Global Pension Crisis
Like most western countries, the level of pension savings in Canada is a major issue for the Canadian government. Increasing longevity is driving concerns about how Canada can manage to provide for its senior citizens in the future, as they live longer and therefore require greater amounts of money to sustain themselves in their retirement. Canada instigated a three-pillar approach to pension provision, which consists of a basic non-contributory pillar, a second pillar of statutory contributions and a third voluntary pillar.
Given the dramatic increases in longevity to date and the fact that these increases are forecast to continue, Canada needs to look at the options it has to ensure that an ever increasing section of the population does not sink into pensioner poverty. According to HSBCs current advertising campaign, two-thirds of the people who have ever reached 65 are alive today.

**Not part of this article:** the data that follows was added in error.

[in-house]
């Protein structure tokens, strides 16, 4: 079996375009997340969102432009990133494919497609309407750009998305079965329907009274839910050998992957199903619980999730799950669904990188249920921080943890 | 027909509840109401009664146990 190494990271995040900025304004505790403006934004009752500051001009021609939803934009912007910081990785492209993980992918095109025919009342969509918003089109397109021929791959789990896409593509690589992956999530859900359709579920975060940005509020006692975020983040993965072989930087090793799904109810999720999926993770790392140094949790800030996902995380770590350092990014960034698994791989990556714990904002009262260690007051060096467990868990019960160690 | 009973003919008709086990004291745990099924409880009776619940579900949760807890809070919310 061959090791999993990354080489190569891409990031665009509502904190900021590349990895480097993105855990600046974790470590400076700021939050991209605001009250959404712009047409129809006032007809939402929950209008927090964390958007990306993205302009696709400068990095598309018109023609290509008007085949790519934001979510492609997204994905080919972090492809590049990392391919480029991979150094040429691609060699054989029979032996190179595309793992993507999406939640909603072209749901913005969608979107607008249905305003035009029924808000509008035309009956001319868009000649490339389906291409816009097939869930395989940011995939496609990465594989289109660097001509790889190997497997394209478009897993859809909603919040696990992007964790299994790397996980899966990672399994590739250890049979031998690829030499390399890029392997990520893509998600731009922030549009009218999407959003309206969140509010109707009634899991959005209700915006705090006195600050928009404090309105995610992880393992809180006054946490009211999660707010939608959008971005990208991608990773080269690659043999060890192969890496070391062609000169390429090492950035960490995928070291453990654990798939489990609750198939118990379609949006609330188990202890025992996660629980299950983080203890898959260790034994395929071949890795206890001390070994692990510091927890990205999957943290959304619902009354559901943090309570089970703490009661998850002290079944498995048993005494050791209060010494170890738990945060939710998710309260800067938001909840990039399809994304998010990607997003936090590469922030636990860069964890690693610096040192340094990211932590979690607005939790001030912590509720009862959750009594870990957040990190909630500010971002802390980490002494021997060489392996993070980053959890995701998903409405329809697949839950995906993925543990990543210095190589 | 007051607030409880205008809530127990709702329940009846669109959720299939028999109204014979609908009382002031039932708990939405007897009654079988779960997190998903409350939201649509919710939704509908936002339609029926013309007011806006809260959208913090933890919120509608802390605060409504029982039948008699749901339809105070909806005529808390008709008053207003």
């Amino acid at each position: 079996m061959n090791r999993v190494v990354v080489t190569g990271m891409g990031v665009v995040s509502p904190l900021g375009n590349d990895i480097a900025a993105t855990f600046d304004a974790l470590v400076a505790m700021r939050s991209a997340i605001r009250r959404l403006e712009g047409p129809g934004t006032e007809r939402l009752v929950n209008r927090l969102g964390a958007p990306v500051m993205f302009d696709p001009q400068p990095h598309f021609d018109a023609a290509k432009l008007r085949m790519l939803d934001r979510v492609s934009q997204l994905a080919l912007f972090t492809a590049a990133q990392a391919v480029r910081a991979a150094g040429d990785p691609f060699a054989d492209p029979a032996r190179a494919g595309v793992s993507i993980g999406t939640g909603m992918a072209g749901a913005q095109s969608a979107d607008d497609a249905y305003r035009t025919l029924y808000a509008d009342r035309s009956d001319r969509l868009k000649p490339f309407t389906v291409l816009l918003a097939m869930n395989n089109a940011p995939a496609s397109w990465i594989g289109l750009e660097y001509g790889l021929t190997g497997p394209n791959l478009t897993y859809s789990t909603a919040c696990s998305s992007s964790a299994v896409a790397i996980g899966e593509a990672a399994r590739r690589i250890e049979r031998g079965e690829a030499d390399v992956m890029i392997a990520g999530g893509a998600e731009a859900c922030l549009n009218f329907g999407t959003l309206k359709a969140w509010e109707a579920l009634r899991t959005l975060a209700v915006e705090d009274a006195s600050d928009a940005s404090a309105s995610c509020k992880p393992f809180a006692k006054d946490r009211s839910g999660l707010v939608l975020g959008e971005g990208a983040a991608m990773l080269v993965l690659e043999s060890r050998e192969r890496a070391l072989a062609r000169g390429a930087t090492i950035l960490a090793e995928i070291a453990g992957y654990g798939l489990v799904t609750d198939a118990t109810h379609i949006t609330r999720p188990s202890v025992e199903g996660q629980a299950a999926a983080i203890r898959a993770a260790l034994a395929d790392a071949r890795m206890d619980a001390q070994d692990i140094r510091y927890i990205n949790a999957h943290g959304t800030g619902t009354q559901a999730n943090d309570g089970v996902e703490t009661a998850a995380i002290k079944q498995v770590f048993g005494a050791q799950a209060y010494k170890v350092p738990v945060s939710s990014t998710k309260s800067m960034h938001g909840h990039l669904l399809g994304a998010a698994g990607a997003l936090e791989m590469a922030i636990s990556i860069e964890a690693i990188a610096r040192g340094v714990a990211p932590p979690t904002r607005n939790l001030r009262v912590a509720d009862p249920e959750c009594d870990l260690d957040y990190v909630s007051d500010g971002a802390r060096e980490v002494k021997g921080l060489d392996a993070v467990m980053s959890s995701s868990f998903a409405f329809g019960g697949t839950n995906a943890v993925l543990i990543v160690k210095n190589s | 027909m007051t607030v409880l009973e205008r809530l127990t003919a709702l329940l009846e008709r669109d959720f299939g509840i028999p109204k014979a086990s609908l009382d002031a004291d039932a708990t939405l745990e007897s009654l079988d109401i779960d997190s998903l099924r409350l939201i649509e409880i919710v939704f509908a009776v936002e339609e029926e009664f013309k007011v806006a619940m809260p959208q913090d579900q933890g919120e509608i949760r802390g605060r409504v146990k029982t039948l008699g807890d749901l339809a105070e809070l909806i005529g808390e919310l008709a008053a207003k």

In other countries, a heated debate is taking place on how to cope with this issue. In Australia, they have already made superannuation contributions compulsory, with employers contributing twelve per cent of each employee’s salary into a superannuation fund to be drawn on in retirement. They are already considering increasing this amount to ensure greater pension pots.
In the UK, they are now auto-enrolling all workers into pension schemes, albeit with the opportunity for the employee to opt-out. The majority of all western countries are considering, or have already started, increasing the state pension age to delay retirement and increase the average working lifespan.
Are the Canadian authorities heading down the same route?
Previous Exaxe white papers can be found here: http://exaxe.com/white-papers